These were absolutely-not-Nazi Germans, and they were capable, but they were not saints. I think it's evident that you and I are not going to agree on the extent to which the reemergence of an anti-Nazi imperial Germany which has voluntarily relinquished its position of total dominance in Western Europe is going to be "trusted" by the nations which the previous German regime decisively defeated but which then were given back essentially everything they'd lost except for the lives of the troops killed on both sides, particularly when the threat (and so what was perceived in the West) of the Soviet Union continues to loom. And when German diplomacy is revealing evidence of Stalin's complicity in Hitler's rape of Poland, the factors driving both French and British rearmament and their willingness to cooperate with Germany can only be enhanced.

In our history, Germany essentially by itself (admittedly, utilizing the resources it had acquired from occupied France, as well) was able to invade the Soviet Union in 1941. In the alternate history, Germany is able to successfully invade and defeat the Soviet Union when Stalin mis-calculates and offers the Kaiser the rallying point/pretext of effectively invading another nation in the name of the Comintern, and this is in no small part due to the fact that France had continued its own rearmament programs in part out of fear of the new German Empire.

I think it's quite clear that you and I are not going to agree on the plausibility of this scenario. It's not because I regard the Germans as the champions of the Western Light any more than I think the Teutonic Knights were a godly, purely altruistic crusading order. I built the scenario out of a Western perspective on what would/might have happened had a post-Hitler Germany voluntarily renounced its conqueror's position in Western Europe after spending a year or so basically shooting all the Nazis (who hadn't already shot each other) and how willing even recent enemies would be to unite against a third, common enemy. Whether or not that's plausible to you, it is plausible to me, and that's what I have to go with at the end of the day.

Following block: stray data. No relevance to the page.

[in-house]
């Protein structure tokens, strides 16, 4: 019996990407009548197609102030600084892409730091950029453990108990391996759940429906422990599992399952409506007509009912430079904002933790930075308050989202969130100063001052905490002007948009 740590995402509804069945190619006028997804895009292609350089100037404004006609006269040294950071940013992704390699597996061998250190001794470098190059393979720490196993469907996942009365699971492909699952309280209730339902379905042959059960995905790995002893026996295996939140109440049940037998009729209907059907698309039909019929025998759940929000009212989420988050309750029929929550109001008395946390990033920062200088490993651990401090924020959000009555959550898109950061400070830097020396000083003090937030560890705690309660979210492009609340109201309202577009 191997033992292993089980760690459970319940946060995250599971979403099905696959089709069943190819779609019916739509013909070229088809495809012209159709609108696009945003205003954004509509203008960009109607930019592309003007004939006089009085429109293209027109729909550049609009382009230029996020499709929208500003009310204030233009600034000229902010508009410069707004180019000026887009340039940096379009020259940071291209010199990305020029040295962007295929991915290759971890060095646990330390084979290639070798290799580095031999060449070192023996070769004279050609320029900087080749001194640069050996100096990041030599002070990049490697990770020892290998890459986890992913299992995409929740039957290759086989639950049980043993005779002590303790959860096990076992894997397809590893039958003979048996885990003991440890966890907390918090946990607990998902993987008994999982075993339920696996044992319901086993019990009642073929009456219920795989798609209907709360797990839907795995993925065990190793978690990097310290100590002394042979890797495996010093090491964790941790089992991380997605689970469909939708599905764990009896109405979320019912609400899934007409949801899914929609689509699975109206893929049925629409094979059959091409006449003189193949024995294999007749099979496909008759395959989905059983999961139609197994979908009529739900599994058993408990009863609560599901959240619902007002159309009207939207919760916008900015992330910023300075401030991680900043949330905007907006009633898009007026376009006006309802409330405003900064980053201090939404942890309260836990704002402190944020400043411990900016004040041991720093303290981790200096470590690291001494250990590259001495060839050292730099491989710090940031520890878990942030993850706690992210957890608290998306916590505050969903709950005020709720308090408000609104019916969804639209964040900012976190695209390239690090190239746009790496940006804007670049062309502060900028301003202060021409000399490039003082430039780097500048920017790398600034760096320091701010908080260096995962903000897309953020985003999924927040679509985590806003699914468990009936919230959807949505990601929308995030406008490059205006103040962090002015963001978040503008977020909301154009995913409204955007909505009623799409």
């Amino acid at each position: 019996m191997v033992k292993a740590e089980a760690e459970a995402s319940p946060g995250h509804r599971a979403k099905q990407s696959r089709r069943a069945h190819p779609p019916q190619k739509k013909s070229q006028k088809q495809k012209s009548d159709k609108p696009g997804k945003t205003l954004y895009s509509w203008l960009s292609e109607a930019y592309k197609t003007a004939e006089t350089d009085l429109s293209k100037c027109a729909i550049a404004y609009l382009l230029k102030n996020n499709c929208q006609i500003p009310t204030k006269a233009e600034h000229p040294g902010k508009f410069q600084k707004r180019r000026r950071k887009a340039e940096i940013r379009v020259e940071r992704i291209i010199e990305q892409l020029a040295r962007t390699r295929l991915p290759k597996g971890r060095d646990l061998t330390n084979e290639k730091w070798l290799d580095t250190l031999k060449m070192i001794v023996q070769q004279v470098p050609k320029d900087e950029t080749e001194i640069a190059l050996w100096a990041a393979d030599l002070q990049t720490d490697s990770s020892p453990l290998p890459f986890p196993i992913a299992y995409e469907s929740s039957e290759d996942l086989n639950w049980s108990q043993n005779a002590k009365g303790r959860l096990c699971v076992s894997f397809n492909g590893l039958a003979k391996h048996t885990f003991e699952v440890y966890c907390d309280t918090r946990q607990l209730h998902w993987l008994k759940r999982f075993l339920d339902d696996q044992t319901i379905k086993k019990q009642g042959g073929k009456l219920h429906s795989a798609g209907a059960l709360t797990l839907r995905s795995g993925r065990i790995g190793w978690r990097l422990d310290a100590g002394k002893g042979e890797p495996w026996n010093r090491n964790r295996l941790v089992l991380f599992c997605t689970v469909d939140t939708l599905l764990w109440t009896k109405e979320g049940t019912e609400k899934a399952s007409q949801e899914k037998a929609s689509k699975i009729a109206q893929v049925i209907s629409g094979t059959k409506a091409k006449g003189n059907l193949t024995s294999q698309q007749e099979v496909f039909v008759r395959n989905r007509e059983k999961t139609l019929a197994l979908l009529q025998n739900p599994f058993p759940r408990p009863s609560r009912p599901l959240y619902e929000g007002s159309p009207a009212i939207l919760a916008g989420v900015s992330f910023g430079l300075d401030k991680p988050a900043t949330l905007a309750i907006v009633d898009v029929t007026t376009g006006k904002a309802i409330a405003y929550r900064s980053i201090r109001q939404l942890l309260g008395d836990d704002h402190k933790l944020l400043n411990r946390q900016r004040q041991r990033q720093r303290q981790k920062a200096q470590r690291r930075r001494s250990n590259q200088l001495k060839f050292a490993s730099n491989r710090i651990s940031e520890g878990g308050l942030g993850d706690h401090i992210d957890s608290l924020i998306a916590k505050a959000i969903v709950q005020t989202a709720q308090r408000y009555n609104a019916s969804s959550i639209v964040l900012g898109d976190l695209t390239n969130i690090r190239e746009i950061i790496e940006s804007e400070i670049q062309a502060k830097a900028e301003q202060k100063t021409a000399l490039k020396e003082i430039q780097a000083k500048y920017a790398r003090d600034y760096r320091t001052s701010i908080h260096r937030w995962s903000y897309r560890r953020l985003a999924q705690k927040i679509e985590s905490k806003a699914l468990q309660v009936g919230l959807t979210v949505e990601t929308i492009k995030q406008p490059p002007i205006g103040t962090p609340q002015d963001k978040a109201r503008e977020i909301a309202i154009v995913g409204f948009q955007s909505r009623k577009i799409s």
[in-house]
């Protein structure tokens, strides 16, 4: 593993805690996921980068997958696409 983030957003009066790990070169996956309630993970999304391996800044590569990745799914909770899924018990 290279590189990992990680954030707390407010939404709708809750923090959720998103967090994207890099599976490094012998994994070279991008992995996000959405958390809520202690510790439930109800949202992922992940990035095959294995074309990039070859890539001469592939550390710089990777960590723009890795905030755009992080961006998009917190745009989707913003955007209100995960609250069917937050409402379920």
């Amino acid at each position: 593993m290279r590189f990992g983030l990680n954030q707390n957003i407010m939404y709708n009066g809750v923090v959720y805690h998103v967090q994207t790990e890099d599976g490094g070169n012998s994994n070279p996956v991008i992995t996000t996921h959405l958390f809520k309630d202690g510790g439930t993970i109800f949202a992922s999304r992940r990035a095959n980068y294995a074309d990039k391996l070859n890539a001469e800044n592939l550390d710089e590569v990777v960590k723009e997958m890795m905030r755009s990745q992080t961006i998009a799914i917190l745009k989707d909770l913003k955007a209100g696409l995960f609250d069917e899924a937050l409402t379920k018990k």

"Oh, bother!" said Pooh, as Piglet came back from the dead.
Top
Re: Gordian Protocol Teaser
Post by Dilandu   » Tue Mar 05, 2019 7:55 am

Dilandu
Admiral

Posts: 2004
Joined: Sat May 07, 2011 12:44 pm
Location: Russia

runsforcelery wrote:
And how, precisely, would Great Britain and France dictate military and/or economic conditions within Germany when Germany is basically offering them a victor's peace? The prewar British army is gone, courtesy of the Dunkirk evacuation that didn't happen. The UK's home air defense is probably pretty good; their industry is probably continuing to gear up, but the potential for any successful return to the continent without the sort of overwhelming amphibious capability that existed in 1944 is . . . unlikely to prosper, let us say.



Oh yeah. So after Germany betrayed everyone's trust several times in row, started the war, occupied France and established itself as dominant power in Europe, everyone would be just willing to believe, when Germans declared "okay guys, we are willing to fold a bit, but we would not give back Czech, and we would still have the biggest army in Europe. What guarantees we gave that we didnt just playing for time to re-arm once more and kill you all? Well, the best possible, of course - the honest promise of our Kaiser, who are so honest! He himself said so".

RFC, to obtain anything like that, you need to kill Stalin and Churchill first. And also Darlang and de Gaulle. Because neither of them would agree on such conditions, AFTER Germany already demonstrated that it couldn't be trusted.